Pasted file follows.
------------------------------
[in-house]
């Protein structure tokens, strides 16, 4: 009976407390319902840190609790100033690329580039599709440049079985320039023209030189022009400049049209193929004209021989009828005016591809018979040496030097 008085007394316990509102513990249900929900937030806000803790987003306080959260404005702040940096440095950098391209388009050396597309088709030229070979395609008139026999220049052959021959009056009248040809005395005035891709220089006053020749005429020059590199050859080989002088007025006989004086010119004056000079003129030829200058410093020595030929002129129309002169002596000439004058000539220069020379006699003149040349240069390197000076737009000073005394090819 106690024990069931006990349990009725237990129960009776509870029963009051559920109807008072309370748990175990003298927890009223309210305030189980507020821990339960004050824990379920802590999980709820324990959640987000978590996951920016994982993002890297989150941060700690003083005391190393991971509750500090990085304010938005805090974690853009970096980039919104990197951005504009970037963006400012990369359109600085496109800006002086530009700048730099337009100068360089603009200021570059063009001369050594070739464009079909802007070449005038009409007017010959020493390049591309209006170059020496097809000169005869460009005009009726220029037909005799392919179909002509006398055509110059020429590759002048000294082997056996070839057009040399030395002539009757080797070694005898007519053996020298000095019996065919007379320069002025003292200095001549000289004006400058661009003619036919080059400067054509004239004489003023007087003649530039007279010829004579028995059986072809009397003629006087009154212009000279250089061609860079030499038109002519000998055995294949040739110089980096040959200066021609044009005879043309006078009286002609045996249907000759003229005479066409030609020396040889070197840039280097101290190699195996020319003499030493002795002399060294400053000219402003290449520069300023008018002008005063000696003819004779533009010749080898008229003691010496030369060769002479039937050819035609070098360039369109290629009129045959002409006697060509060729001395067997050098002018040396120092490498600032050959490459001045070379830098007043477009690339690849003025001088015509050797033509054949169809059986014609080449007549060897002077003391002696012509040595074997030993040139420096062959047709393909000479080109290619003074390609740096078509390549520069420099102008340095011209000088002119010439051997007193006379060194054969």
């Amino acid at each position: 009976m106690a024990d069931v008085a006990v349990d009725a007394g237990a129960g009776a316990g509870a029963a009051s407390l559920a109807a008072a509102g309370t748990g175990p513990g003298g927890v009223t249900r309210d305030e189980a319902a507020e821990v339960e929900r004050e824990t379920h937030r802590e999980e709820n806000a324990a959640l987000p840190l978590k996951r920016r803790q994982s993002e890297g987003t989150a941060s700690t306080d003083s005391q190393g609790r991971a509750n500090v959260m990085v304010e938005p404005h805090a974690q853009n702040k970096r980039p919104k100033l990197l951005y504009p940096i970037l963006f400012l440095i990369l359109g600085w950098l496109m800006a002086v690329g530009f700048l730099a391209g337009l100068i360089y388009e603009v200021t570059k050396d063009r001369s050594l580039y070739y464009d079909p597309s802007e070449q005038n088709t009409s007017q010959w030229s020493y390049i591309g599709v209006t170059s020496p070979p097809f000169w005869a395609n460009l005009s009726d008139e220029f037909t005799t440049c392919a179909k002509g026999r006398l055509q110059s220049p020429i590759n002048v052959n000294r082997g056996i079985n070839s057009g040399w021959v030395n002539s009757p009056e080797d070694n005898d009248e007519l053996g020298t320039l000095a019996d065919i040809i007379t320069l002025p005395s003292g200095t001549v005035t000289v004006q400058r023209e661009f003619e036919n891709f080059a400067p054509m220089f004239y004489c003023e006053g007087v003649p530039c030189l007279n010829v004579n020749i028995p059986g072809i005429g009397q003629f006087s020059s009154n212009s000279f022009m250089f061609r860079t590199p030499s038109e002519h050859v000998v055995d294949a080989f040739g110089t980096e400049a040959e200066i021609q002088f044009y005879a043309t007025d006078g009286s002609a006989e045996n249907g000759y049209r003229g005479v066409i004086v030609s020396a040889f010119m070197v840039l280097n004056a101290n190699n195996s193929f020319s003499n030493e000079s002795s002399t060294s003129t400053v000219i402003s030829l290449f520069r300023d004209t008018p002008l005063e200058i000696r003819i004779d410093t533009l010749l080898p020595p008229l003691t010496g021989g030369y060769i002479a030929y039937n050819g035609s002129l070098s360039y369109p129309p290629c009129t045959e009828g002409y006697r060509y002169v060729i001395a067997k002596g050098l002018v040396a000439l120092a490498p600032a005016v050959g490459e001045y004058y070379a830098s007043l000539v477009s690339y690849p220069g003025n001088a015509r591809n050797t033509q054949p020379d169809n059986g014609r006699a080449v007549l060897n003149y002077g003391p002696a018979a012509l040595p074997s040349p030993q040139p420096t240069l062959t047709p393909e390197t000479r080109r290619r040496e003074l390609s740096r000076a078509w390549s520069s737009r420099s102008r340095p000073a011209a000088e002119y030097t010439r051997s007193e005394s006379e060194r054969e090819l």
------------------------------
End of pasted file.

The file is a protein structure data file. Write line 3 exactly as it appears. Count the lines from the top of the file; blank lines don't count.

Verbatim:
């Amino acid at each position: 009976m106690a024990d069931v008085a006990v349990d009725a007394g237990a129960g009776a316990g509870a029963a009051s407390l559920a109807a008072a509102g309370t748990g175990p513990g003298g927890v009223t249900r309210d305030e189980a319902a507020e821990v339960e929900r004050e824990t379920h937030r802590e999980e709820n806000a324990a959640l987000p840190l978590k996951r920016r803790q994982s993002e890297g987003t989150a941060s700690t306080d003083s005391q190393g609790r991971a509750n500090v959260m990085v304010e938005p404005h805090a974690q853009n702040k970096r980039p919104k100033l990197l951005y504009p940096i970037l963006f400012l440095i990369l359109g600085w950098l496109m800006a002086v690329g530009f700048l730099a391209g337009l100068i360089y388009e603009v200021t570059k050396d063009r001369s050594l580039y070739y464009d079909p597309s802007e070449q005038n088709t009409s007017q010959w030229s020493y390049i591309g599709v209006t170059s020496p070979p097809f000169w005869a395609n460009l005009s009726d008139e220029f037909t005799t440049c392919a179909k002509g026999r006398l055509q110059s220049p020429i590759n002048v052959n000294r082997g056996i079985n070839s057009g040399w021959v030395n002539s009757p009056e080797d070694n005898d009248e007519l053996g020298t320039l000095a019996d065919i040809i007379t320069l002025p005395s003292g200095t001549v005035t000289v004006q400058r023209e661009f003619e036919n891709f080059a400067p054509m220089f004239y004489c003023e006053g007087v003649p530039c030189l007279n010829v004579n020749i028995p059986g072809i005429g009397q003629f006087s020059s009154n212009s000279f022009m250089f061609r860079t590199p030499s038109e002519h050859v000998v055995d294949a080989f040739g110089t980096e400049a040959e200066i021609q002088f044009y005879a043309t007025d006078g009286s002609a006989e045996n249907g000759y049209r003229g005479v066409i004086v030609s020396a040889f010119m070197v840039l280097n004056a101290n190699n195996s193929f020319s003499n030493e000079s002795s002399t060294s003129t400053v000219i402003s030829l290449f520069r300023d004209t008018p002008l005063e200058i000696r003819i004779d410093t533009l010749l080898p020595p008229l003691t010496g021989g030369y060769i002479a030929y039937n050819g035609s002129l070098s360039y369109p129309p290629c009129t045959e009828g002409y006697r060509y002169v060729i001395a067997k002596g050098l002018v040396a000439l120092a490498p600032a005016v050959g490459e001045y004058y070379a830098s007043l000539v477009s690339y690849p220069g003025n001088a015509r591809n050797t033509q054949p020379d169809n059986g014609r006699a080449v007549l060897n003149y002077g003391p002696a018979a012509l040595p074997s040349p030993q040139p420096t240069l062959t047709p393909e390197t000479r080109r290619r040496e003074l390609s740096r000076a078509w390549s520069s737009r420099s102008r340095p000073a011209a000088e002119y030097t010439r051997s007193e005394s006379e060194r054969e090819l």